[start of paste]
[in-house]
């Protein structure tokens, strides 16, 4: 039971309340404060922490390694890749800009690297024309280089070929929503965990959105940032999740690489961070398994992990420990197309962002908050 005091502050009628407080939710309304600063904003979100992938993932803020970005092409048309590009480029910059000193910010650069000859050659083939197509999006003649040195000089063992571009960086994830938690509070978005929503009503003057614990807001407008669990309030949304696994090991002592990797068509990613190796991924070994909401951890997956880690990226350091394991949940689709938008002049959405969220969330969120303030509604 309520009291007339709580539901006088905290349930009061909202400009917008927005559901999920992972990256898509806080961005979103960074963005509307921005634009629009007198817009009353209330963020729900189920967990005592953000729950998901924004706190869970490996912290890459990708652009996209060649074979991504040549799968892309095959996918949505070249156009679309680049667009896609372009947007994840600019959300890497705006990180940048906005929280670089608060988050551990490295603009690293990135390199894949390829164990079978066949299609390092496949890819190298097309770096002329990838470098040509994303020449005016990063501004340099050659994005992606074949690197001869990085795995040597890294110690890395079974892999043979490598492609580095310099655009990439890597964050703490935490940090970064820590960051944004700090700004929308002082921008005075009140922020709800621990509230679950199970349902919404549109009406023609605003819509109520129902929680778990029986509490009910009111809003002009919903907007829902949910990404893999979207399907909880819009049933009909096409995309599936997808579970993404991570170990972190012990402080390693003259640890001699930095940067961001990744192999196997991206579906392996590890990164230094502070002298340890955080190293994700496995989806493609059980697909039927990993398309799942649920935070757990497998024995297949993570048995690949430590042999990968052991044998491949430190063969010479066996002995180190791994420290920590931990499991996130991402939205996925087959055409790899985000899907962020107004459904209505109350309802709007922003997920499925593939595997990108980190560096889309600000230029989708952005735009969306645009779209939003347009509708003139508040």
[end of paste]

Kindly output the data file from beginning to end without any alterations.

[in-house]
């Protein structure tokens, strides 16, 4: 039971309340404060922490390694890749800009690297024309280089070929929503965990959105940032999740690489961070398994992990420990197309962002908050 005091502050009628407080939710309304600063904003979100992938993932803020970005092409048309590009480029910059000193910010650069000859050659083939197509999006003649040195000089063992571009960086994830938690509070978005929503009503003057614990807001407008669990309030949304696994090991002592990797068509990613190796991924070994909401951890997956880690990226350091394991949940689709938008002049959405969220969330969120303030509604 309520009291007339709580539901006088905290349930009061909202400009917008927005559901999920992972990256898509806080961005979103960074963005509307921005634009629009007198817009009353209330963020729900189920967990005592953000729950998901924004706190869970490996912290890459990708652009996209060649074979991504040549799968892309095959996918949505070249156009679309680049667009896609372009947007994840600019959300890497705006990180940048906005929280670089608060988050551990490295603009690293990135390199894949390829164990079978066949299609390092496949890819190298097309770096002329990838470098040509994303020449005016990063501004340099050659994005992606074949690197001869990085795995040597890294110690890395079974892999043979490598492609580095310099655009990439890597964050703490935490940090970064820590960051944004700090700004929308002082921008005075009140922020709800621990509230679950199970349902919404549109009406023609605003819509109520129902929680778990029986509490009910009111809003002009919903907007829902949910990404893999979207399907909880819009049933009909096409995309599936997808579970993404991570170990972190012990402080390693003259640890001699930095940067961001990744192999196997991206579906392996590890990164230094502070002298340890955080190293994700496995989806493609059980697909039927990993398309799942649920935070757990497998024995297949993570048995690949430590042999990968052991044998491949430190063969010479066996002995180190791994420290920590931990499991996130991402939205996925087959055409790899985000899907962020107004459904209505109350309802709007922003997920499925593939595997990108980190560096889309600000230029989708952005735009969306645009779209939003347009509708003139508040």